That the placebo effect is a real phenomenon is, for sure, established by now: our thoughts, beliefs, emotions, and expectations result in positive effects when a positive expectation is present (and negative effects when a negative expectation is there).

In other words, the placebo effect is nothing but Law of Attraction in action. So why not just learn to "handle" the Law of Attraction, instead of messing around with psychedelics? Or, if Law of Attraction is perceived as not being "scientific" enough, why not just use CBT and other psychological techniques instead to handle depression and anxiety, etc? Sure, I understand that there may be commercial interests involved when it comes to psychedelics. But surely the (societal) objective must be to "restore" the patients' health to a state where no medication is needed. Right?

So in my opinion, psychedelics have no power to permanently transform a person's thought patterns and emotions so that a gradual transition from N3 ("depression", "hopelessness") to N1 ("weak negativity") or P1 ("weak positivity") is possible. So other than as a temporary "emergency" medicine, I do not see the value of psychedelics. The real restorative work has to be done by the individual himself anyway (alone, or in collaboration by a qualified CBT practitioner, etc.), in order to facilitate a recovery from negativity to a more postive attitude. For, in my opinion, health is directly proportional to how negative or positive you are. And that is why I teach Law of Attraction.

Chris Bocay



Johnson, Robert D. (1996), “Pain Management” in Frank N. Magill, ed. International Encyclopedia of Psychology. 2 volumes. Volume 2: Language Acquisition Theories — Work Motivation. London, England and Chicago, Illinois: Fitzroy Dearborn Publishers.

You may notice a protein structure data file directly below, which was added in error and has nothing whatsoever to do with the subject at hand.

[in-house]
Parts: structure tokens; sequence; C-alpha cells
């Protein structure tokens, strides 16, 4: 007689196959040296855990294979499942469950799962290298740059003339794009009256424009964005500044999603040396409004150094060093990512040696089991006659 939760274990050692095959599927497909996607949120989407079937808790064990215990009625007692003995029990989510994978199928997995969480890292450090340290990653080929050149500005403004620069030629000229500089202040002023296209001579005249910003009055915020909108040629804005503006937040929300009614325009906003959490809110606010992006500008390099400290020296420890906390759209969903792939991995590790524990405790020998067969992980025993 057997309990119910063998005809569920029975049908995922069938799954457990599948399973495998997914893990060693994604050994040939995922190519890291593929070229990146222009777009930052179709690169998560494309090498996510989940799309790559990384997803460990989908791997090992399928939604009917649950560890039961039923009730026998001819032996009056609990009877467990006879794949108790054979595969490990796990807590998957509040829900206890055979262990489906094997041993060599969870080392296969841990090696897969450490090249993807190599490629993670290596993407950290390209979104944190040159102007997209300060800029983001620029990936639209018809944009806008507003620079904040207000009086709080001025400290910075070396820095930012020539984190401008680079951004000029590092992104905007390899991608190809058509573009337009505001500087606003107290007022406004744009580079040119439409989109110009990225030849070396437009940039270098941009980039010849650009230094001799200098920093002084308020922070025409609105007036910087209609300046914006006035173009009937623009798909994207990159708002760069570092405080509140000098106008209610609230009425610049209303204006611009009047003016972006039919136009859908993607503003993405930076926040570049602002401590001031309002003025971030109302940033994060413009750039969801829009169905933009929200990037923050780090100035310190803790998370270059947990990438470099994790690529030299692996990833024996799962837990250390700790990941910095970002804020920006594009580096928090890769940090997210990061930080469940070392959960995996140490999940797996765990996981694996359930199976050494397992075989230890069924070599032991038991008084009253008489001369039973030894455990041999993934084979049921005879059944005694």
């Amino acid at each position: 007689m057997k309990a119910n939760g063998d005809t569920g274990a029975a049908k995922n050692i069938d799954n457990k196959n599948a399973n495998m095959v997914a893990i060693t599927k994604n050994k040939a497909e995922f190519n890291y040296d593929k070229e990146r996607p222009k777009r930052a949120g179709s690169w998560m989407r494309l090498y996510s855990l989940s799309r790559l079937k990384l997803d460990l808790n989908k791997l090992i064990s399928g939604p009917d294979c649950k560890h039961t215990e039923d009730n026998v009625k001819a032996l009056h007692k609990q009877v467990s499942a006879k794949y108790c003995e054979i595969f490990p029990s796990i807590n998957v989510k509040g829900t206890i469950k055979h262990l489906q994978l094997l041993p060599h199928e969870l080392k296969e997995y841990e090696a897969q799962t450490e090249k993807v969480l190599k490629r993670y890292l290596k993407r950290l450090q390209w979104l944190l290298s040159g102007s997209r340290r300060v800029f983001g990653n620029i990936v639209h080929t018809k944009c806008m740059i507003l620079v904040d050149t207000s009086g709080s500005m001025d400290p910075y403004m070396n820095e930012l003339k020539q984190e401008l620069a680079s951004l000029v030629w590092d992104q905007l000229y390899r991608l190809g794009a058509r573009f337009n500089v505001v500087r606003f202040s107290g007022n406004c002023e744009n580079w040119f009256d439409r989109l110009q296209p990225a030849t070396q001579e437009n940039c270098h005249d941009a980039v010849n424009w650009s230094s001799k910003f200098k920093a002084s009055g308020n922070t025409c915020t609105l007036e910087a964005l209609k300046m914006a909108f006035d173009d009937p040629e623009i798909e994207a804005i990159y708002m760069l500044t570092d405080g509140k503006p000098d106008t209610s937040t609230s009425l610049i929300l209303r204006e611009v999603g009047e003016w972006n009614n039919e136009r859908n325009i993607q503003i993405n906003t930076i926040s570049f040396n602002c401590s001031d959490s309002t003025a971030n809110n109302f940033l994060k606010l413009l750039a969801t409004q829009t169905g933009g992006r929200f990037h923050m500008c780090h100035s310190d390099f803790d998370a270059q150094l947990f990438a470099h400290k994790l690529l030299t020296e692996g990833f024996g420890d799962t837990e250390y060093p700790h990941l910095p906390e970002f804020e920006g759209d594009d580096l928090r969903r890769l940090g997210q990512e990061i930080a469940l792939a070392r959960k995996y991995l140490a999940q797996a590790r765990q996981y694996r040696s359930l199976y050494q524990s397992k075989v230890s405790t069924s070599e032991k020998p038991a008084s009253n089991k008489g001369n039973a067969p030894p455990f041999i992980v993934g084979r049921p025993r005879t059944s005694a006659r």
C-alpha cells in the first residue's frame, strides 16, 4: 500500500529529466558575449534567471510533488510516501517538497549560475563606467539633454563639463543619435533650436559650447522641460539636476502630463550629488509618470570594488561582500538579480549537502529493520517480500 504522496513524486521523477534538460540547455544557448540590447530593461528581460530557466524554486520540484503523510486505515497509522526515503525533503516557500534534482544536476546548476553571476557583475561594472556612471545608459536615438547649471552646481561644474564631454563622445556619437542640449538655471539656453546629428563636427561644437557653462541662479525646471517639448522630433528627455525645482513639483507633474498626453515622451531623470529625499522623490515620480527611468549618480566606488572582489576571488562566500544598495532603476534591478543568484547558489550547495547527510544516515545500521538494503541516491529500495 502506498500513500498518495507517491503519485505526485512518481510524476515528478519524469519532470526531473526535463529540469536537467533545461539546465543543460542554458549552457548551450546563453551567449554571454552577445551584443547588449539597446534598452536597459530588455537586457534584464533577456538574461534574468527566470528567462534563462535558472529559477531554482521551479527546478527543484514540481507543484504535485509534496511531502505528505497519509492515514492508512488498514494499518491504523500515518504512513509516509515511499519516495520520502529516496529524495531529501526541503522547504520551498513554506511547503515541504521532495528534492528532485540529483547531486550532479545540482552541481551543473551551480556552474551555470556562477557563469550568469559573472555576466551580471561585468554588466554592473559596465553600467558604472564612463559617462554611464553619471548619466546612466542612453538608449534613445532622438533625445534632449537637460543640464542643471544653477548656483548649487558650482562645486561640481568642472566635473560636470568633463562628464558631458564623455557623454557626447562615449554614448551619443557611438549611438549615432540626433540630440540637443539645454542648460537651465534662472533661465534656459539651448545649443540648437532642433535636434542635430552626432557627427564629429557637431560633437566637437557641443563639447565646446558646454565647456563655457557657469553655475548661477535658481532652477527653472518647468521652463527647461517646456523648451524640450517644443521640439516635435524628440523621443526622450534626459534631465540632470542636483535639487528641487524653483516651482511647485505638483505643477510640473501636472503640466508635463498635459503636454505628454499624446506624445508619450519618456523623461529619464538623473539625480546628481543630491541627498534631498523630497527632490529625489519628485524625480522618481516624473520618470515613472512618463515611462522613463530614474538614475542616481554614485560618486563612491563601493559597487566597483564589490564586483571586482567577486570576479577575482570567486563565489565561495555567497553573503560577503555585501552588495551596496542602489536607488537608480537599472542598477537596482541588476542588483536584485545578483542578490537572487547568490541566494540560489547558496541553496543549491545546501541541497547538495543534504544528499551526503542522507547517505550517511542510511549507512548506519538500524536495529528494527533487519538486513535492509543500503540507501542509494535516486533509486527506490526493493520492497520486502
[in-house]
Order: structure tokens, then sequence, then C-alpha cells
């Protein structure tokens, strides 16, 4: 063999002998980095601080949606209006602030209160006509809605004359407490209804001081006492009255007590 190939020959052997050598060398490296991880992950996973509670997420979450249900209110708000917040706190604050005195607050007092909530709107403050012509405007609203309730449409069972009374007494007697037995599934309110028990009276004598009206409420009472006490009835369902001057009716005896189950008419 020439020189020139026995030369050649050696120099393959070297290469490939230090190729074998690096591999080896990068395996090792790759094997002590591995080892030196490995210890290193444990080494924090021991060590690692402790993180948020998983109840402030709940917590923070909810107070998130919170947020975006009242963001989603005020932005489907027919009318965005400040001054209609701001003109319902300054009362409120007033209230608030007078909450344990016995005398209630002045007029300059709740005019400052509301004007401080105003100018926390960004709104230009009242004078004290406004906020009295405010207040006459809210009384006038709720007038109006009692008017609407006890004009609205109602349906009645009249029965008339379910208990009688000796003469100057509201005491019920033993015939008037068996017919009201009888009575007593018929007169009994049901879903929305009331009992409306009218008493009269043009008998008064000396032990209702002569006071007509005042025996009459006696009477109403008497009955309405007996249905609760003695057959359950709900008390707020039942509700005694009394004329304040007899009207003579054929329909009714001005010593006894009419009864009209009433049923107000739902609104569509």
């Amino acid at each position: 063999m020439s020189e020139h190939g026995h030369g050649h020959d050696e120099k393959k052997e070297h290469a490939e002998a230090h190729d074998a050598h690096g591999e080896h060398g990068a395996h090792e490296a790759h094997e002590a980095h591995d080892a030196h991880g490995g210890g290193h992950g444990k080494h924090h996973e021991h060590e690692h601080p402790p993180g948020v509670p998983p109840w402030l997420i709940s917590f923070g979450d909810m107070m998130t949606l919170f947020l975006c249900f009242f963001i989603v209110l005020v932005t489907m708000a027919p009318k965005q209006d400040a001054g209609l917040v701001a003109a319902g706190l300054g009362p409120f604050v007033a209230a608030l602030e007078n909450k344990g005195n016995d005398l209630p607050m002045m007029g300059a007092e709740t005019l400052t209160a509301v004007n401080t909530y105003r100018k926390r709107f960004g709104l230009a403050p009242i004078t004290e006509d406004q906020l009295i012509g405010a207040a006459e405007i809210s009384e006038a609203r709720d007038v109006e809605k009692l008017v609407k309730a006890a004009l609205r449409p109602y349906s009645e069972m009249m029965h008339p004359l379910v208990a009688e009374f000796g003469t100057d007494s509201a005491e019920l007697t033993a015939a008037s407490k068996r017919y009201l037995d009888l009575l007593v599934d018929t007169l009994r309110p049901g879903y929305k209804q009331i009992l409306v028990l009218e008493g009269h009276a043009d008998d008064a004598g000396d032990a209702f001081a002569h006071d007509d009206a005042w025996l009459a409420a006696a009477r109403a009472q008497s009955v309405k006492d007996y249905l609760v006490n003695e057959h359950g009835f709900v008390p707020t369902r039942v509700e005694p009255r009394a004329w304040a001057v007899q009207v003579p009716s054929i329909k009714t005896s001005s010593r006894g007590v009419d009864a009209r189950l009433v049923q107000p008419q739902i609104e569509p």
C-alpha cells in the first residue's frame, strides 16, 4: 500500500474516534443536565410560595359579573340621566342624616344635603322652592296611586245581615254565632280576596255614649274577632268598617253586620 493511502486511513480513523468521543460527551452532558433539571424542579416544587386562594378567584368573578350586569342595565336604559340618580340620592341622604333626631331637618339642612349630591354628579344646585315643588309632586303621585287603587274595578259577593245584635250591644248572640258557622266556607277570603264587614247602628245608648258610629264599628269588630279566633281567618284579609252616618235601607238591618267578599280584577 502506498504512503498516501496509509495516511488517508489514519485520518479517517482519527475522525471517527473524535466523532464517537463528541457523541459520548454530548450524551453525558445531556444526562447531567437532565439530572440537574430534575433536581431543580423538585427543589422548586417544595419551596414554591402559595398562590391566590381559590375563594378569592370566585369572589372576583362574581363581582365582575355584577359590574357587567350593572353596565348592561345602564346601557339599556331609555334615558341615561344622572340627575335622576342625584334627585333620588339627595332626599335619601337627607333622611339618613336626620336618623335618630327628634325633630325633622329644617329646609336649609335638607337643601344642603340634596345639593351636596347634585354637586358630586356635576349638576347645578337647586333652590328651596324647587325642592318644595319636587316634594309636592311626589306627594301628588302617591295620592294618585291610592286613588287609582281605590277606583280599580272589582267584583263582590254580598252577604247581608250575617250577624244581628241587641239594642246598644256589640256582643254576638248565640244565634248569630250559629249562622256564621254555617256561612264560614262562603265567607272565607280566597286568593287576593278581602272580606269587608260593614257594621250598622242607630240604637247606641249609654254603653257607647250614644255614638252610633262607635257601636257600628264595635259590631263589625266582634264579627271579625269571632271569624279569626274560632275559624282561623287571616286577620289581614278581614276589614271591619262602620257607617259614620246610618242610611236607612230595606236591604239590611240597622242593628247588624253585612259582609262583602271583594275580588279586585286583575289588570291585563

Kramer, Adam D. I. (2007), “Placebo Effect” in Roy F. Baumeister and Kathleen D. Vohs, eds., Encyclopedia of Social Psychology. 2 volumes. Volume 2: Jealousy — Zeal. Thousand Oaks, CA: Sage Publications, Inc.

Expand full comment

One paper cited in that article about placebo describes patients having more comfort with a white-coated doctor. However, not all those sitting with a patient/client are MDs. And I'd like to know the age groups of those who felt more comfort with the white coat... Were they older (born pre1950s or pre late 40s) clients who grew up in the era of the "all-knowing" doctor practically revered as a God of medicine? Frankly, if I were to be subjected to a white-coated physician enticing me to take a ritualized psychedelic healing journey.... NO THANK YOU.

That research seems to presuppose that only MDs will ever prepare, sit with, and provide integration for psychedelic patients. But that is disingenuous. For 1000s of years, indigenous healers have guided people on journeys. Definitely not white coated.

As a practicing expressive psychotherapist, I take issue with this medicalized model of care.

Expand full comment